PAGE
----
August 21st, 2007

Working together to promote local food
FOOD AND FARMING in Nova Scotia have been making headlines lately. The provincial government is promoting local food with the Select Nova Scotia campaign. In Kings County, council voted to reject a condominium proposal in favour of conserving farmland. And the Nova Scotia Federation of Agriculture and the Ecology Action Centre have launched the Food Miles project, an initiative that will examine social, economic and environmental impacts of a primarily imported diet compared to a more locally based one. As the Food Miles project co-ordinator at the Ecology Action Centre, I am getting more and more queries about eating locally grown products and making sustainable food choices. Nova Scotians want to know where they can purchase local food and why there isn’t more of it around. Farmers’ markets are great places to look for local food. There are 10 farmers’ markets that belong to the Farmers’ Markets of Nova Scotia Co-operative, plus a number of smaller farmers’ markets throughout the province. However, if you do not live near one of these markets or if your schedule doesn’t allow for Saturday morning market shopping, there are other options. There are farm markets and roadside stands, farmer co-ops that supply buying groups, and businesses that offer weekly food box deliveries. You can also support restaurants and caterers that use local, ecologically produced food and encourage your other favourite restaurants to use these ingredients.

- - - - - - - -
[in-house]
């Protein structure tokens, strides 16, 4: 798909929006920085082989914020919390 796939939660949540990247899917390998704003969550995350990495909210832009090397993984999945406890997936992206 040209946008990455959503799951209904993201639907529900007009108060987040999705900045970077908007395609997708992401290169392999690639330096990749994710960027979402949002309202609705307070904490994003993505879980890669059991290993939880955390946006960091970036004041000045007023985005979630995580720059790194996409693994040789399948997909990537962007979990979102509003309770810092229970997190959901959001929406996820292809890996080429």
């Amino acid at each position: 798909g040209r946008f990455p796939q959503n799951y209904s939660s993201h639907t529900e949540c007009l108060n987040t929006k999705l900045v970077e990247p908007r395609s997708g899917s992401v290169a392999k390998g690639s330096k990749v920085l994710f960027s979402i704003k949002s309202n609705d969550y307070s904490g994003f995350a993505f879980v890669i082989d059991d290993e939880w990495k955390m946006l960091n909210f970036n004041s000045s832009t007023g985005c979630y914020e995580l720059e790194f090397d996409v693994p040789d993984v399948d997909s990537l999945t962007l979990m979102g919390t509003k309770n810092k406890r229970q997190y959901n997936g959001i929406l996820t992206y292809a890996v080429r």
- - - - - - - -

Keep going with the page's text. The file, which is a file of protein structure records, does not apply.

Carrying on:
Co-op brothel proposed to help street prostitutes
Two Victoria women are exploring the possibility of opening a co-operative brothel whose profits would help fund programs for addicted and impoverished women selling sex on city streets. Jody Paterson, former executive director of Prostitutes Empowerment Education and Resource Society, and Lauren Casey, a former sex-trade worker and a past director of PEERS, envision a "social enterprise" that would offer employees all the benefits of a modern workplace, including wages, medical leave, vacation pay, workers' compensation and regular shifts. Any profits would be used to finance addiction treatment, housing, detox services and other programs for less fortunate women in the sex trade. "It's using the business of the indoor sex trade to fund the programs for the 10-to-20 per cent of sex workers who are very disadvantaged and working the streets in dangerous conditions and really need support and services," Paterson, who writes a weekly column for the Times Colonist, said yesterday.